Cultural Unity Conference aims to get high school students thinking about college

The University of Nebraska at Kearney Nebraska Cultural Unity Conference focuses on promoting higher education for the diverse, multicultural high school students in Nebraska. In its 13th year, the event has grown to include 21 high schools and more than 400 students.
The University of Nebraska at Kearney Nebraska Cultural Unity Conference focuses on promoting higher education for the diverse, multicultural high school students in Nebraska. In its 13th year, the event has grown to include 21 high schools and more than 400 students.

By SARA GIBONEY                                                  
UNK Communications

KEARNEY – Created by university students for high school students, the Nebraska Cultural Unity Conference aims to inspire and prepare.

The 13th annual University of Nebraska at Kearney Nebraska Cultural Unity Conference will take place Wednesday (April 15) at the Younes Conference Center in Kearney.

Juan Guzman Rotator
Juan Guzman

The conference focuses on promoting higher education for the diverse, multicultural high school students within the state of Nebraska. Twenty-one high schools are attending this year.

“We see the need for informing our future students about the different possibilities for college,” said Juan Guzman, the director of Multi-Cultural Affairs at UNK.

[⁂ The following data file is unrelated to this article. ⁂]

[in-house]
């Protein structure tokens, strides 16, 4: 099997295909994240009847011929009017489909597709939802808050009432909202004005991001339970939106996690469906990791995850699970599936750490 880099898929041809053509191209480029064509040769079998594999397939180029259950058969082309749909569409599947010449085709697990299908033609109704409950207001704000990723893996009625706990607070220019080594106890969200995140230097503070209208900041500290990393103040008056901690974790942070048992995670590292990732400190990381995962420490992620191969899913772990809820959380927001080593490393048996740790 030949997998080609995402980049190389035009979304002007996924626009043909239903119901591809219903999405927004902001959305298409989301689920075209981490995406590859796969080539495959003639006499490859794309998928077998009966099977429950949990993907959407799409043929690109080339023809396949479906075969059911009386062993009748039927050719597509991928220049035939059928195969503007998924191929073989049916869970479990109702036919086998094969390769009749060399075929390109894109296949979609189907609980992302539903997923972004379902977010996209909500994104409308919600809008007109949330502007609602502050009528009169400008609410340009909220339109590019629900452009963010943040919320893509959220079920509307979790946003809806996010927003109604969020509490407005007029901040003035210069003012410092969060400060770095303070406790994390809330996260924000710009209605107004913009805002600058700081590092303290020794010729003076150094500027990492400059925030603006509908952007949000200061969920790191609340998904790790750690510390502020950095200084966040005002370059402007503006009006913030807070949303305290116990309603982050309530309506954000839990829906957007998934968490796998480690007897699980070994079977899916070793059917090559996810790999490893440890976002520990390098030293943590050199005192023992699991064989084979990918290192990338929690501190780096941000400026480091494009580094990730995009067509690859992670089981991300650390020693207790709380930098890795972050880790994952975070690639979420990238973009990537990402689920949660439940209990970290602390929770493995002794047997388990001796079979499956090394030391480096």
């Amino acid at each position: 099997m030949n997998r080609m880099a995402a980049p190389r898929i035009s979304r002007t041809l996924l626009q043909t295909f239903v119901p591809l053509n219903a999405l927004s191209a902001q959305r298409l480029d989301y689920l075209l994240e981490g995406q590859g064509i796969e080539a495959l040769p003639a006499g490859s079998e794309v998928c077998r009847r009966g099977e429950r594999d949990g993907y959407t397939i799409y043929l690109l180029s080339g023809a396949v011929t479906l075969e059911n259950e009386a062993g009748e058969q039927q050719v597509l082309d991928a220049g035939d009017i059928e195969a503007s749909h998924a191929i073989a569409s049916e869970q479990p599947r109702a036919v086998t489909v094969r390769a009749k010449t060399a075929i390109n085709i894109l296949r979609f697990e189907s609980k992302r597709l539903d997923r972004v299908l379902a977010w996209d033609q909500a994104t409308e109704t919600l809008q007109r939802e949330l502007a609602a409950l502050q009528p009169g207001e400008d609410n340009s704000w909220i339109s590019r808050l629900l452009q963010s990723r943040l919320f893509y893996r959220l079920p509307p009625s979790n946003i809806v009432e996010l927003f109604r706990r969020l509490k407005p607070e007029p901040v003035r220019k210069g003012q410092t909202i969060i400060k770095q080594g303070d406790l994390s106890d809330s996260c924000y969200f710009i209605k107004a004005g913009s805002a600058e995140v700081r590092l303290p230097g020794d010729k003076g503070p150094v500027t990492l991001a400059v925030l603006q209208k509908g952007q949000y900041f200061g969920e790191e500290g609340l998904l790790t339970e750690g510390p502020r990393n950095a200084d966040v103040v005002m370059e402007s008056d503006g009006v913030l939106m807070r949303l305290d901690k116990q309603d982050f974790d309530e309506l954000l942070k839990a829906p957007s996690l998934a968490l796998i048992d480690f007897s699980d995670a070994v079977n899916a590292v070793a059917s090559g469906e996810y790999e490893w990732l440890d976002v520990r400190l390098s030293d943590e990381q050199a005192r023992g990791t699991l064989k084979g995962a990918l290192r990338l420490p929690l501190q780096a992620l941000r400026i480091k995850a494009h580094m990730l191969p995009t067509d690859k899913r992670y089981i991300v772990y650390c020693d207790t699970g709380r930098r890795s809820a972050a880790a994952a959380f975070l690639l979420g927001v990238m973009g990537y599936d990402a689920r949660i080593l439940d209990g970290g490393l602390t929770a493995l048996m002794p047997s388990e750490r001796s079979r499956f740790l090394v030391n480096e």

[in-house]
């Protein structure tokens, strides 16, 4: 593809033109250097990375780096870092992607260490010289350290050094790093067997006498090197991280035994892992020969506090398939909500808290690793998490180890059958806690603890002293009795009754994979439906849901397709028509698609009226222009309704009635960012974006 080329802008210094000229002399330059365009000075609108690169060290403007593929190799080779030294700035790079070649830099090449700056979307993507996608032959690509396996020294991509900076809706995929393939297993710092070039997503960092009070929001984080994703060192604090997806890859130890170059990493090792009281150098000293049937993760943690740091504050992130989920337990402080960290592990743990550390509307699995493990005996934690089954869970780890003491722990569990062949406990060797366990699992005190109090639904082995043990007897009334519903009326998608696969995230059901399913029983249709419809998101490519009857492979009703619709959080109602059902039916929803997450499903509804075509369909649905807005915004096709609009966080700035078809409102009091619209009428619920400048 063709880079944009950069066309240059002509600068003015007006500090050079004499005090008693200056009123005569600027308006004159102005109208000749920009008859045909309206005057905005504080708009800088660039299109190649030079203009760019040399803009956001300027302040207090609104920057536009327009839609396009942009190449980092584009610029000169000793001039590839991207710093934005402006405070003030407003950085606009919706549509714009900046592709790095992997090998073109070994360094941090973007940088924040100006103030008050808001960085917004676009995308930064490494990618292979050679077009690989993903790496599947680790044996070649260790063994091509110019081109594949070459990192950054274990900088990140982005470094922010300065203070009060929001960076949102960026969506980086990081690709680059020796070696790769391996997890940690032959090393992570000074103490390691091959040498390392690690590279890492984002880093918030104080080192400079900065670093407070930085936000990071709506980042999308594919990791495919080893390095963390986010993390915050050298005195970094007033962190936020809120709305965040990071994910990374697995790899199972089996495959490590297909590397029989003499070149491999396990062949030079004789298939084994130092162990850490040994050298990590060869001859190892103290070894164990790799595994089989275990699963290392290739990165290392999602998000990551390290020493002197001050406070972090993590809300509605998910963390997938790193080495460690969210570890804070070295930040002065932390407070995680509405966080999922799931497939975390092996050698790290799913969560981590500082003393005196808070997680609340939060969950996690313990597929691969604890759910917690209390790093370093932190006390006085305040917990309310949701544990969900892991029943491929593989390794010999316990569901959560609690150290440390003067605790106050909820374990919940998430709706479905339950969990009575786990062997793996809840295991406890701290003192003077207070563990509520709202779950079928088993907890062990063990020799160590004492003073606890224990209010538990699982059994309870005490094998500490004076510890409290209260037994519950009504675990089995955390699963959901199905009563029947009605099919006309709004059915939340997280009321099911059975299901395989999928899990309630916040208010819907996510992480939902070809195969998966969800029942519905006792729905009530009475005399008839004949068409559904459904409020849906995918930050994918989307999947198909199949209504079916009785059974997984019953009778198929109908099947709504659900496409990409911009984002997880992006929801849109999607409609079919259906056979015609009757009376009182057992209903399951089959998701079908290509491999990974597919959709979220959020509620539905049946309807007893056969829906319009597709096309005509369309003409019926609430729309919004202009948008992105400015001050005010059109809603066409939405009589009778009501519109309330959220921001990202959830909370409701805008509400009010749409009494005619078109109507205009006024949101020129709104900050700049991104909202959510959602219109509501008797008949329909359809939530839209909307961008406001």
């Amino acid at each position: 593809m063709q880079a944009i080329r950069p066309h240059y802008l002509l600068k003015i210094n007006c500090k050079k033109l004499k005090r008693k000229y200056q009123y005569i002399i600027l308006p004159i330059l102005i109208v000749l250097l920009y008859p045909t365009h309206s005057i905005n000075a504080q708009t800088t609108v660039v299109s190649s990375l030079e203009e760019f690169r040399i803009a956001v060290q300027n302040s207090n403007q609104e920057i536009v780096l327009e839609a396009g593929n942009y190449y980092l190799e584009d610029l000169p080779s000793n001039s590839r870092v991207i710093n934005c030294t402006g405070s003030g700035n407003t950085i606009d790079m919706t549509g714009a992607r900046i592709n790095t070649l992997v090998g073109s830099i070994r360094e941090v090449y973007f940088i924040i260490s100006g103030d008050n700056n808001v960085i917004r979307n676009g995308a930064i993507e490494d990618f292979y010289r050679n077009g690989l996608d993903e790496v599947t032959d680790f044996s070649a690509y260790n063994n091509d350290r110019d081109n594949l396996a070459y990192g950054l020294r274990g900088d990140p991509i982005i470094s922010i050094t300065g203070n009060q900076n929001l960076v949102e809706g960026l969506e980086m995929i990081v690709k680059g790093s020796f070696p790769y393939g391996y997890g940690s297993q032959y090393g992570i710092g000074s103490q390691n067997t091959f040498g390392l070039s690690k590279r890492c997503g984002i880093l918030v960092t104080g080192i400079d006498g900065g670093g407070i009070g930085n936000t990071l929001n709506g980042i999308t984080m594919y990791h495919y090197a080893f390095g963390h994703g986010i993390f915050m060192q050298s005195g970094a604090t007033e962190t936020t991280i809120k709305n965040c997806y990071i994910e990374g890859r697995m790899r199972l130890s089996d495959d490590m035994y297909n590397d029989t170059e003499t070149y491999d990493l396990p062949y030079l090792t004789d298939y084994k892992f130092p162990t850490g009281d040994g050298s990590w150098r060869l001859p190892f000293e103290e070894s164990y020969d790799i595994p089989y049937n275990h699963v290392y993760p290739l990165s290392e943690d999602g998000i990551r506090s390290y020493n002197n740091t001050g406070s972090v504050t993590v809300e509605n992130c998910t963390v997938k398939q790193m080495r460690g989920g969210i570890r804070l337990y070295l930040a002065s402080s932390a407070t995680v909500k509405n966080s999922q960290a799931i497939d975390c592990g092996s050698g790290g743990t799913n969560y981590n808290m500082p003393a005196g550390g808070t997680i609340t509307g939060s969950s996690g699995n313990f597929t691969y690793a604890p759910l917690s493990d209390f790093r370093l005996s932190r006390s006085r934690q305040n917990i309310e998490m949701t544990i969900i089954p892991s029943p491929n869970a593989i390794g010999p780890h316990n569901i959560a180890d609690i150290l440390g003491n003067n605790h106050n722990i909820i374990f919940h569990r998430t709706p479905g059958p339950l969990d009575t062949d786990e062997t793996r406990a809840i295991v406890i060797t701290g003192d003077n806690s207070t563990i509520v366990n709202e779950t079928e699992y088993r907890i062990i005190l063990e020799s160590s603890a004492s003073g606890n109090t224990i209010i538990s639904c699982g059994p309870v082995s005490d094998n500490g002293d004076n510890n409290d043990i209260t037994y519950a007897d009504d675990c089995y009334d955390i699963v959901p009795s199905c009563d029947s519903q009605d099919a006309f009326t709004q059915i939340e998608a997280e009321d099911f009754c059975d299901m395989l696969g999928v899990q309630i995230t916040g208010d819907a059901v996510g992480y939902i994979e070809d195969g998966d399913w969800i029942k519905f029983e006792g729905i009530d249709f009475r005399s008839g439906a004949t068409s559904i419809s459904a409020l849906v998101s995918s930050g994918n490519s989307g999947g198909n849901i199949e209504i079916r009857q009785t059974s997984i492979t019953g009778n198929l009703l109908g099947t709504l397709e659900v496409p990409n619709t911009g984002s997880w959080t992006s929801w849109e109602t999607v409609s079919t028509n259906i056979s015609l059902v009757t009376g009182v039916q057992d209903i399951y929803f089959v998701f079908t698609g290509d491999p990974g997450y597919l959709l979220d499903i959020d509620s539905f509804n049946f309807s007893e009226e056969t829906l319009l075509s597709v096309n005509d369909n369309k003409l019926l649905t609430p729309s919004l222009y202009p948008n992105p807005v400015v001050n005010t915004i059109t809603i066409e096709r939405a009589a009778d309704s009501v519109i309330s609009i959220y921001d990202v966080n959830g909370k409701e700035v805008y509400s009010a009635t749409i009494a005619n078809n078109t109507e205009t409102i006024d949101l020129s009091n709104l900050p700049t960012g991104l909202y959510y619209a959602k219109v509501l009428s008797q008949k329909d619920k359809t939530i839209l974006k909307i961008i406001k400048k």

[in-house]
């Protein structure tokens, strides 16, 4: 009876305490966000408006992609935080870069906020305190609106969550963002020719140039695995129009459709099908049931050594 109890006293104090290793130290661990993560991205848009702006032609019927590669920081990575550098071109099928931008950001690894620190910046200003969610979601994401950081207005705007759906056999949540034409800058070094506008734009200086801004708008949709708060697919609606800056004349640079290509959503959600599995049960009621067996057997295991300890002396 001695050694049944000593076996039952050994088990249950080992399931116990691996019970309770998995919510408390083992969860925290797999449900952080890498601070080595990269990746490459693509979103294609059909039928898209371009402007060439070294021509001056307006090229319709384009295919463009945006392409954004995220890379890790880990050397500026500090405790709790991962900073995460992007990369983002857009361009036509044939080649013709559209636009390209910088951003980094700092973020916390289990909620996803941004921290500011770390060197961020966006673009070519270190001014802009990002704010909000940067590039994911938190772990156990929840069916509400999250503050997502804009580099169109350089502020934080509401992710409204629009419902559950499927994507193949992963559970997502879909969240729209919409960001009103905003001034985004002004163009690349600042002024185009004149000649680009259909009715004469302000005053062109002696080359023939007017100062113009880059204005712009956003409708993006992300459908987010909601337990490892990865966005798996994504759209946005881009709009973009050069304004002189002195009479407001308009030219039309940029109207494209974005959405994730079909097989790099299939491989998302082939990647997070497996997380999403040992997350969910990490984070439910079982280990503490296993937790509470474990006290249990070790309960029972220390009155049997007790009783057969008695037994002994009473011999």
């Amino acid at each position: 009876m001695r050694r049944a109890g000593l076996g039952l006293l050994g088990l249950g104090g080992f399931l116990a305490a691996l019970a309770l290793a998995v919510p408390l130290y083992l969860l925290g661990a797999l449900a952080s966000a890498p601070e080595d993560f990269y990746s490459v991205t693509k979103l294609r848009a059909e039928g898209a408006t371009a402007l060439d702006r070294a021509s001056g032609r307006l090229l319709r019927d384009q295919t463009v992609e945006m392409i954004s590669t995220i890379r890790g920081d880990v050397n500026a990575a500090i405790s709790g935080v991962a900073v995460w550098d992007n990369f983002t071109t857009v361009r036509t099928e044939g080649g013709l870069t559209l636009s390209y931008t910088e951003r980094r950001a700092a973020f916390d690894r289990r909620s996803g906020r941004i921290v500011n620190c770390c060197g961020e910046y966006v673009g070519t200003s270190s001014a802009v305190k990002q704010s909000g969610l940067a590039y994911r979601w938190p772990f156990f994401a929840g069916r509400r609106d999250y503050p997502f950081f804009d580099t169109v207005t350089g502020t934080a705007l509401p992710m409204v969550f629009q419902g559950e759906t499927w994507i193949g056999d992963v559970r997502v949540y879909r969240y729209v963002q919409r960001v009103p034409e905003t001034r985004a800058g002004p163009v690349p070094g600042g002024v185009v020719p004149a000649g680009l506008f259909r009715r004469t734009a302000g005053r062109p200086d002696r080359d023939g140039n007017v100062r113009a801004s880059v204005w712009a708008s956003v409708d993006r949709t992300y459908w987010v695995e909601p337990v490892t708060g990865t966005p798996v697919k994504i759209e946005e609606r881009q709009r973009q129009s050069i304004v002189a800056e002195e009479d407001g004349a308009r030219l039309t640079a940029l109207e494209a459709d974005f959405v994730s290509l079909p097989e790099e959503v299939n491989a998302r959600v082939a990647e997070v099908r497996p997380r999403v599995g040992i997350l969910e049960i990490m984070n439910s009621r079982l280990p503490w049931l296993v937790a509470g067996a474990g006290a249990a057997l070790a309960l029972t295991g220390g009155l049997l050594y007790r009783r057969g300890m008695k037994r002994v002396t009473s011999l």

The conference features information about universities, community college, the military and vocational colleges. Presenters at the event included representatives from Central Community College, Joseph’s College of Beauty, University of Nebraska Medical Center, Nebraska National Guard and departments from UNK.

Students will also attend sessions on topics such as sexual health, interracial relationships, self-esteem, scholarships and finances.

“If we get one student who considers higher education, then this conference was worth it,” Guzman said.

This year’s keynote presentation by GTC Dramatic Dialogues is “Strange Like Me,” an interactive program on racism, sexism and homophobia intended to get college students talking about diversity.

High school counselors will also have an opportunity to attend a diversity workshop.

The conference began as a student initiative in 2002.

A group of students were invited to attend the Black Male Empowerment Summit at the University of Nebraska-Lincoln. The conference featured sessions on academic achievement, student development and more. The group of UNK students, which included Guzman, were inspired by the summit. They thought, however, that the topics could benefit high school students.

Planning began for a Latino summit at UNK, but the idea eventually expanded into a diversity conference.

“The first year we were hoping to get 40 students and we had 80,” Guzman said.

Each year, the conference has grown. Last year, the conference moved off campus to the Younes Conference Center to accommodate the nearly 400 high school students who attended.

UNK students still plan the conference each year. “It’s hands on leadership training,” Guzman said.

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Source: Juan Guzman, 308.865.8127, guzmanj@unk.edu
Writer: Sara Giboney, 308.865.8529, giboneys2@unk.edu

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